whole food ~ well made

A Winter Squash Galette Is the Best Centerpiece

No matter what else you’re serving this holiday season, a winter squash galette is the highlight of the meal.

I was lucky enough to interview one of my food heroes, Deborah Madison, for an article in The Counter this week about her “life with vegetables.”

Her cookbooks guided my earliest cooking experiences in my Seattle kitchen when I was a committed vegetarian. And while I’m no longer a vegetarian by definition, vegetables always come first for me, too.

Deborah Madison’s cookbooks are also responsible, I think, for popularizing a savory pastry dish called a crostata in Italy and a galette in France. Simply put, it’s a crust with a filling–and fruit galettes are popular desserts for any occasion.

Like a flat, free-form pie, a galette isn’t a recipe–it’s path of possibility.

A savory galette gives form to many types of seasonal vegetables. By enfolding it into a crust, you turn a random veg into a main dish or a substantial side dish.

A Savory Winter Squash Galette

This particular recipe is inspired by a winter squash galette I was served for brunch years ago at an inn in Washington state. Flaky pastry enclosed tender chunks of winter squash and sliced sweet onion.

It was such a surprise and a delight, I’ve never forgotten it–though I haven’t made a savory galette in years.

So when my friend Beth brought me a variety of her winter squashes from Backyard Gardens last week {including this adorable buttercup squash}, I started daydreaming of a stellar centerpiece winter squash galette.

What Type of Winter Squash?

There are so many wonderful winter squash varieties to try out. Any type that has a firm flesh, like buttercup, butternut, kabocha, hubbard or pumpkin are my favorites.

Since the winter squash is the main ingredient, it should be deliciously full flavored with a ripeness you can smell when you cut it open.

Acorn squash tends to be too mild flavored as does delicata. And this winter squash galette is not a good use for a spaghetti squash.

For this recipe, I combined my favorite techniques for roasted squash that I flavored with Dijon mustard and fresh sage.

A Make-Ahead Main Dish or Side

Everything so up in the air for Thanksgiving this year. And like many people, I have not planned a big meal or Friendsgiving.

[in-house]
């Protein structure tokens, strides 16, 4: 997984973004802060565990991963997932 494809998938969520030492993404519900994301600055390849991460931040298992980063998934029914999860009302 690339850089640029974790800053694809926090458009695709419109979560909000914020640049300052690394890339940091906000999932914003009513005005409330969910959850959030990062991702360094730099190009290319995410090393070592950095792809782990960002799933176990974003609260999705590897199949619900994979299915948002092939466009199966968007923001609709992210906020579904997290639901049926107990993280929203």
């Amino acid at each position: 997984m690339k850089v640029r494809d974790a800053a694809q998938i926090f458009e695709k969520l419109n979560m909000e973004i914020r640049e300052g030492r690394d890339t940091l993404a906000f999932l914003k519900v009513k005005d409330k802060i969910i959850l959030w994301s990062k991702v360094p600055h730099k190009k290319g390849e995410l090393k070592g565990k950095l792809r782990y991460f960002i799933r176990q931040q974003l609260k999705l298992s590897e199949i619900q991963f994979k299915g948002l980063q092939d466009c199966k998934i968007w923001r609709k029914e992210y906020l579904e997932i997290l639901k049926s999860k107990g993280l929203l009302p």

But I did make pie dough to stash in the freezer. If they don’t all become holiday pie, they can become a classic quiche, a pot pie or this winter squash galette for dinner.

The nicest part is that I can prepare the dough and the filling in advance and then assemble it in a few moments with a 30-minute bake.

This winter squash galette can be our main dish with a salad {even the kids are way into kale salads now} or a side dish for a turkey–if we go that route.

No matter what we’re eating, there’s always a place on the table for this savory galette to steal the show.


and become a forager

What’s the highlight of your holiday table? Let me know in the comments below or tag a photo #lynnesforage on Instagram or Facebook.

Winter Squash Galette with Mustard & Sage

This savory galette is a great way to turn winter squash into supper. Since you don't have to transfer the dough into a pie plate or make neat edges, it's a great way to practice working with pie dough. Serve this galette as a vegetarian main or side dish or as an appetizer for a celebratory meal.
Course Appetizer, Main Course, Side Dish
Cuisine French
Keyword winter squash galette
Prep Time 30 minutes
Cook Time 30 minutes
Author Lynne Curry


For the dough:

  • 1 1/2 cups (9 ounces) all-purpose flour
  • 1/4 teaspoon fine sea salt
  • 4 ounces (1 stick) unsalted butter pastured
  • 1/4 cup ice-cold water

For the filling:

  • 4 cups (about 1 pound) winter squash, peeled, seeded and sliced into pieces 1/4-inch thick and about 2 inches long buttercup, kabocha, butternut, pumpkin or other meaty variety
  • 1 large Walla Walla Sweet onion, sliced 1/4 inch thick
  • 2 tablespoons extra-virgin olive oil
  • 2 heaping tablespoons Dijon mustard
  • 1/4 cup chopped fresh sage leaves or 1 tablespoon dried
  • 1 1/4 teaspoon fine sea salt
  • 1/8 teaspoon black pepper
  • 1 large egg, beaten for egg wash optional


To make the dough:

  • Whisk the flour and salt in a mixing bowl until well blended. If you do not own a pastry cutter (also called a blender) to cut the butter into the flour, try this: use a box grater to grate the butter, working quickly to prevent warming it with your hands. Add the butter to the flour mixture and use your hands to toss and separate the grated butter and coat the pieces with the flour.
  • Dribble the water over the flour mixture and use a fork to gently blend it into the flour to make a rough dough. Tip the dough onto the counter and use a dough scraper (also called a bench knife) to gather it together. Press each piece into a disk, wrap in plastic wrap and chill while you prepare the filling. (You can make this dough up to 2 days in advance.)

To make the filling:

  • Preheat the oven to 400 degrees F. Toss the squash and onion with the olive oil, mustard, sage, salt and pepper and arrange on a sheet pan in a single layer. Roast until the onion is translucent and the squash is fork tender but has not browned, about 20 minutes. Set aside to cool.

To make the galette:

  • On a lightly floured countertop, roll out the dough into a circle about 14 inches across and 1/4 inch thick. Leaving a 3-inch edge, transfer the filling to make an even layer of squash and onions in the center of the dough. Fold the edges over the filling, pleating the dough to form a wide border. Brush the dough with the egg wash, if using.
  • Slide the galette onto an inverted, ungreased baking sheet. Bake until the crust is deeply golden brown, about 30 minutes. Transfer to a serving platter.

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